Stars: James McAvoy, Anya Taylor-Joy, Betty Buckley, Hayley Lu Richardson, Jessica Sula
Genre: Drama, Horror, Mystery & Suspsense
While the trailer comes off as more horror and suspense, the film itself is more of a classic M. Night Shyamalan work as it contains more drama than horror. While I did see the film going in one direction, it went off in others that are certainly praiseworthy both in the actors’ performances and Shyamalan’s writing and directing. I’m glad to see that the Night himself is getting back to his original roots in cinema and stories that challenge the audiences’ mindsets.
Violent/Scary Images: As the film carries on, suspenseful scenes can turn horrific for audiences. This includes kidnapping, murder, and even cannibalism at certain points. Despite its PG-13 rating, it is not suited for families with young children.
Language/Crude Humor: There is not much language unless it’s certain scenes of victims being chased. At one point, mother****** was nearly used before being cut off.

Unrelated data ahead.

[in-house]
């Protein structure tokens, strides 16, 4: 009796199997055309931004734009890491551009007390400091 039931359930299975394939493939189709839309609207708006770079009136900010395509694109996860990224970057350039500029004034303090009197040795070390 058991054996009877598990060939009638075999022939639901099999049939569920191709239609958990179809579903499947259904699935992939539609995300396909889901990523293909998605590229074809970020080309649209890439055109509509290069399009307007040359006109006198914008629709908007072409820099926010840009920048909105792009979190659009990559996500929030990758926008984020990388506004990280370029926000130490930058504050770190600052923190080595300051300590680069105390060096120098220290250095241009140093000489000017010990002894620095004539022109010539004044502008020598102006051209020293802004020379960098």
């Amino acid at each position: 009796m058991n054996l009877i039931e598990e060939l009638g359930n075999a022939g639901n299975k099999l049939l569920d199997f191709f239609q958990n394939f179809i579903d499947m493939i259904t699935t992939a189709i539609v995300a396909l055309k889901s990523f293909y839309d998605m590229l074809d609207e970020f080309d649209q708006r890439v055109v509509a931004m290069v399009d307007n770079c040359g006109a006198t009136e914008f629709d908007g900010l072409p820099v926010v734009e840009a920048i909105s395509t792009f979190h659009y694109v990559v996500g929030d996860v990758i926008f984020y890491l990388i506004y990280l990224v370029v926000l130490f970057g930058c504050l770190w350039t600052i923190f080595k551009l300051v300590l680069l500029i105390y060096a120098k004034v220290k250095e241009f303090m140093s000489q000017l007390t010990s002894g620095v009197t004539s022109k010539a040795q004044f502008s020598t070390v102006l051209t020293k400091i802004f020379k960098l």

Spiritual Content: There are a couple of conversations about Kevin’s split personalities being supernatural since the 24th personality has not yet been unlocked and comes off as spiritual and/or demonic.
Sexual Content: Some of the kidnapped girls take off their shirts not necessarily for sexuality, but as more of being physically pure for one of Kevin’s personalities from head to toe. There is also a hint of sexual assault by one of Casey’s relatives at a very young age, but nothing is shown.
Drugs/Alcohol References: Kevin uses a certain spray that knocks his victims’ out cold.
Other Negative Content: Other than what has been covered, I cannot really say that there is anything else.
Positive Content: As dark and difficult as one’s past may be, there is also the message that one does not fully understand life unless they have dealt with pain and strife in ways that others do not understand. This creates a certain bond between characters as they come to know who each other really are.
Throughout the late-1990’s and early 2000’s, Director and Writer M. Night Shyamalan was widely known in cinema by his suspenseful films with horror influences. His first film The Sixth Sense (1999) is known to be his best with one of the most widely known classic endings that audiences are still fascinated by to this day. Following his first success was another achievement that circled the superhero mythology Unbreakable (2000), starring Bruce Willis and Samuel L. Jackson.